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This blog is some of my musings on cultural trends + values and how brands can respond to them. 

What do we mean when we say "culture"?

What do we mean when we say "culture"?

I recently had a coffee with one of the most successful strategists in Portland. While we chatted, he kept mentioning culture - about moving culture forward or transforming culture through communication. Now, within academic anthropological debate, there's a great deal of controversy of what is meant by culture; you ask different social scientists what they mean by culture, you hear a different answer all the time. I remember during my degree we learned about how a pair of anthropologists, annoyed by the confusion around the word, made a list of all definitions of culture they found in published texts and concluded that there were 164 different definitions (Kroeber and Kluckhorn 1952). As a result, before discussing culture or cultural facts, many social scientists define exactly what they mean by the word. 

When I pressed my companion on his definition, he described how "culture is everything we don't choose". That's an interesting definition - and one which would resonate with many social scientists. Indeed, it connects nicely to Bourdieu's ambiguous concept of habitus which was defined by his student Loïc Wacquant as ‘the way society becomes deposited in persons in the form of lasting dispositions, or trained capacities and structured propensities to think, feel and act in determinant ways, which then guide them’ (Wacquant 2005: 316). It is an internalization of society - an internalization of the structures and logic presiding in a society. Think about how you cut your food or how you greet your boss- that unconscious behavior is habitus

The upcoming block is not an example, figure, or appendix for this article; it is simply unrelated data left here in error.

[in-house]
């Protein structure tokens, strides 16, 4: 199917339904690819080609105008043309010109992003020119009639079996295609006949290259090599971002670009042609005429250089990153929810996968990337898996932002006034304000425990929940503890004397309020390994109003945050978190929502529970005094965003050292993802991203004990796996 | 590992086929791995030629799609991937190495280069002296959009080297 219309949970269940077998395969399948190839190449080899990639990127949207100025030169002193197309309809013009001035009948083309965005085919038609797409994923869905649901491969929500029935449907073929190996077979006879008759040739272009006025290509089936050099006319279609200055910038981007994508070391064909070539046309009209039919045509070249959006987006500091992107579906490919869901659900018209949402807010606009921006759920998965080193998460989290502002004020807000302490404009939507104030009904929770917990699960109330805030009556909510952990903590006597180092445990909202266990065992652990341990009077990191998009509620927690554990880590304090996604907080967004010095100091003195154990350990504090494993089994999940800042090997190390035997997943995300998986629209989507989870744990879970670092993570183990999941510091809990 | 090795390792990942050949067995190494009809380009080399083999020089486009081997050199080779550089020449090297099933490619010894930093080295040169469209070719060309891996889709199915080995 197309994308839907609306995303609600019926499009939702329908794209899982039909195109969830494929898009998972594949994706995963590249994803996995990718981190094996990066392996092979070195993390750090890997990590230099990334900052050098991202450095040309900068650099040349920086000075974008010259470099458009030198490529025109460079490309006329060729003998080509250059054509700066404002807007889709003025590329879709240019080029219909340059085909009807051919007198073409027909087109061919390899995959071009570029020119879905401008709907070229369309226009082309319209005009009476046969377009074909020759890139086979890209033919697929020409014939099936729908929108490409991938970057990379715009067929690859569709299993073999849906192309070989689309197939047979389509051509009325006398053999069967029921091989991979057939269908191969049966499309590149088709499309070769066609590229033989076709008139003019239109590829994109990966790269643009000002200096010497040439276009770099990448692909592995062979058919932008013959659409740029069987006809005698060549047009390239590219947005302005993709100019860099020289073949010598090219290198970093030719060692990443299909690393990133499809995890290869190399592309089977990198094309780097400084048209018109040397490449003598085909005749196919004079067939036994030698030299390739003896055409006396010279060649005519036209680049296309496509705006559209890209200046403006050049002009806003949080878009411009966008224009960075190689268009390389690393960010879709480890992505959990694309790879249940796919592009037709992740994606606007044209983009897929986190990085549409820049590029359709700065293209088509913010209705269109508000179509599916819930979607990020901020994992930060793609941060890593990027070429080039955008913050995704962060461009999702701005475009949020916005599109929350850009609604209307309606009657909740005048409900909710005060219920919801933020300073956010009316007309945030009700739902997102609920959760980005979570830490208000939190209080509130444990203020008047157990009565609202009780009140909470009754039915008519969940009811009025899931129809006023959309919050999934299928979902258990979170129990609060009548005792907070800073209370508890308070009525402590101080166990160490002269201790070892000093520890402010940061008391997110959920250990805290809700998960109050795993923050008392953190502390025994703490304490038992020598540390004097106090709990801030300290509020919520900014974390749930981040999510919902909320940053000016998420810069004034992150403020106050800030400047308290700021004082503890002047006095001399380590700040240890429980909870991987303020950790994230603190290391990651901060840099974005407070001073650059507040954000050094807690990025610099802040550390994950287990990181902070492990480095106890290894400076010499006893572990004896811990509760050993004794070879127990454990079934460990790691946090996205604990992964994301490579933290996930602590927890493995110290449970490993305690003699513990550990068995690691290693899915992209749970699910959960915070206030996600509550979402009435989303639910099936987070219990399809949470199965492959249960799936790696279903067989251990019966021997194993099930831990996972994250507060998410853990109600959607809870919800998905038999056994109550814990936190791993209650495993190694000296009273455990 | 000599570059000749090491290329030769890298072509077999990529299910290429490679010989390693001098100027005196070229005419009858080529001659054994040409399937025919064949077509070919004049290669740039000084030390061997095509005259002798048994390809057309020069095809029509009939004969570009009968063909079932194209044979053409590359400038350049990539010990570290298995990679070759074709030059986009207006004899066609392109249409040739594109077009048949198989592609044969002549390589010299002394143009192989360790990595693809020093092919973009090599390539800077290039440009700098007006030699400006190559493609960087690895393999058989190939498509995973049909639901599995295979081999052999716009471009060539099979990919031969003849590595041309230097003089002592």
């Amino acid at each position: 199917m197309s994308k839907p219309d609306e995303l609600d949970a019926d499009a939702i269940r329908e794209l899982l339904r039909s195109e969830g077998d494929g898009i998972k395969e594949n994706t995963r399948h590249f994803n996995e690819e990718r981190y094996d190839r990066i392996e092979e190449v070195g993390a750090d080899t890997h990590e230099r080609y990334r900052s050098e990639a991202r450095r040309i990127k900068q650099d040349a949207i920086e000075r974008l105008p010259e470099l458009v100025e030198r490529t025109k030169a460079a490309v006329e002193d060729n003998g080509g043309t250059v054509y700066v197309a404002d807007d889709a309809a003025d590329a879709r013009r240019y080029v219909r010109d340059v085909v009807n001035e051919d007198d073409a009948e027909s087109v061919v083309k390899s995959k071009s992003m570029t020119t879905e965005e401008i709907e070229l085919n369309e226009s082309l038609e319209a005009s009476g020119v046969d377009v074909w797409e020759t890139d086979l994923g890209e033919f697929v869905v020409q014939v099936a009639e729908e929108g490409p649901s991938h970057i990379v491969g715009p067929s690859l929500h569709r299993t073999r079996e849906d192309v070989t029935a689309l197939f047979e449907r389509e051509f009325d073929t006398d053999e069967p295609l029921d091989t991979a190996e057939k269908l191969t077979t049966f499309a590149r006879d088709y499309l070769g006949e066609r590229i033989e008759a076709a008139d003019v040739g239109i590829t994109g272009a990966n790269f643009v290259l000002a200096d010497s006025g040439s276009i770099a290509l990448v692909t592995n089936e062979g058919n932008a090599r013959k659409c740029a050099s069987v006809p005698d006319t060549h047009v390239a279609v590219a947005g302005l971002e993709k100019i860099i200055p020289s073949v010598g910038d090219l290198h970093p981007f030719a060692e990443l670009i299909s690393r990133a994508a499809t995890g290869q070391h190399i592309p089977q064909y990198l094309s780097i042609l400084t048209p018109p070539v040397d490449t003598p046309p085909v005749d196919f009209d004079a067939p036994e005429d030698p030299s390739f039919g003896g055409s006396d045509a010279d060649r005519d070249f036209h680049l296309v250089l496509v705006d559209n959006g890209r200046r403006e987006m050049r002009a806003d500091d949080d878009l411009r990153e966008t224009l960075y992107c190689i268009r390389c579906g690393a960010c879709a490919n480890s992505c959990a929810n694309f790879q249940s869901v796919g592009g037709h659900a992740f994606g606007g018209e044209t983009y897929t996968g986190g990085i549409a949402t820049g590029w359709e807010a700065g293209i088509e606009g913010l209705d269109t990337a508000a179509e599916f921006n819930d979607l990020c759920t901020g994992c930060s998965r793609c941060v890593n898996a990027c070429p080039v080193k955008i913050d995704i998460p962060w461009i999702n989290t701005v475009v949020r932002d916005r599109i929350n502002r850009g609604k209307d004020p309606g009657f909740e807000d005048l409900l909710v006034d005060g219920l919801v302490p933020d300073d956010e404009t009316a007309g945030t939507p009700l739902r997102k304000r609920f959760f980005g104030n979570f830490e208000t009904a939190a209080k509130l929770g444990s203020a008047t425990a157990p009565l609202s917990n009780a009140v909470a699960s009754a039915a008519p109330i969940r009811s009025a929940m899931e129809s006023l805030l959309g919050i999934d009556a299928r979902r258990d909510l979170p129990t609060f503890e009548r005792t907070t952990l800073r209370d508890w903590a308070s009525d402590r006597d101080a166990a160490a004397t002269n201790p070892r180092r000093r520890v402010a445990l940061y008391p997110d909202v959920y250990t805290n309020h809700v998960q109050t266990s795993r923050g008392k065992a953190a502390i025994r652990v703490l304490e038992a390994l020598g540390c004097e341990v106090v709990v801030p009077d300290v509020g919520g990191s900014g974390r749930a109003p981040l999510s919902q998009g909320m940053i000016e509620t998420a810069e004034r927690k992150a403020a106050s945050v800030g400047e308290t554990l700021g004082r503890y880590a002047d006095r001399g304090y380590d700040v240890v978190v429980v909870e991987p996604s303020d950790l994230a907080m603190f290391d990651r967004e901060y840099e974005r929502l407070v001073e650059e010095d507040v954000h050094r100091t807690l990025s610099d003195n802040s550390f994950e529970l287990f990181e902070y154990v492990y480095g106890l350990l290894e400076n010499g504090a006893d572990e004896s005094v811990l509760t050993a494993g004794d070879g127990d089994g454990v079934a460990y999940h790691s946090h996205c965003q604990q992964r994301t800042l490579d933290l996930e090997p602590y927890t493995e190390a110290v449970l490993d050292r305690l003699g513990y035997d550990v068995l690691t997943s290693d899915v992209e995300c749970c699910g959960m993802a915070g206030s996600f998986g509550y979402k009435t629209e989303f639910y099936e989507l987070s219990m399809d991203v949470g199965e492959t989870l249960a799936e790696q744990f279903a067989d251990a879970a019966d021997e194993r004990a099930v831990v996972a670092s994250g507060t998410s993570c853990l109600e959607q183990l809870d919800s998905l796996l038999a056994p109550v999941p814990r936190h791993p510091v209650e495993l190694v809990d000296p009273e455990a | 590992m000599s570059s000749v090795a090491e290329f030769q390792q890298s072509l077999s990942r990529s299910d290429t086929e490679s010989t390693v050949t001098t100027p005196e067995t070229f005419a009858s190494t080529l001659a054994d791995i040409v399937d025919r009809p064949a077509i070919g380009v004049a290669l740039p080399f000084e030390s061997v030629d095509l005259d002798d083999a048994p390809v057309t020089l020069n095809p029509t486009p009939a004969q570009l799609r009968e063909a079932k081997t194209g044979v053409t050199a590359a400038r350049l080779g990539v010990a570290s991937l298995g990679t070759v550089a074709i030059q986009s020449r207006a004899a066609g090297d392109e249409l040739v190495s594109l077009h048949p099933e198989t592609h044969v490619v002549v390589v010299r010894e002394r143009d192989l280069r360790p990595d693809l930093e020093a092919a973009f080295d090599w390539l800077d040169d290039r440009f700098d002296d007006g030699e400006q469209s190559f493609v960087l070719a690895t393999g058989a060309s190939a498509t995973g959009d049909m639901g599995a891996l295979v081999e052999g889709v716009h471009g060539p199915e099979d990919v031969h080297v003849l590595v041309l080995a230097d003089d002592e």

Then, as I we talked further and I pressed him for more details, my companion went on by asking me to imagine "food without cuisine, clothes without fashion, action without manners," then to see culture as an added layer. Using the analogy of cars, he said that a Toyota Camry would be perfect for fulfilling the role of a vehicle, and yet it is not popular because the reason people buy cars isn't rational. It's emotional - and this emotion is culture. 

Again, this is an interesting way to view culture - but, I would note, it is not the same as his first. Culture here is no longer an internalization of society, but an explanation for man's irrational decision making. It is an explanation for emotions. It suggests that there is existence outside of culture. 

Very often in marketing we discuss culture - we ask whether a campaign is "culturally sensitive" or we are told in a brief that "culture is sick" or we are questioned about being a good "cultural" fit - though I have yet to hear a firm definition from anyone. As professionals in the communications industry, this seems especially negligent. Without defining what we mean when we say culture, we find ourselves quibbling on shifting ground. Differing definitions are OK - we just need to know where each other stands. 

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BTW, the definition of culture I use is: "the acquired, cognitive and symbolic aspects of existence, whereas society refers to the social organization of human life, patterns of interaction and power relationships” (Eriksen 2004). 

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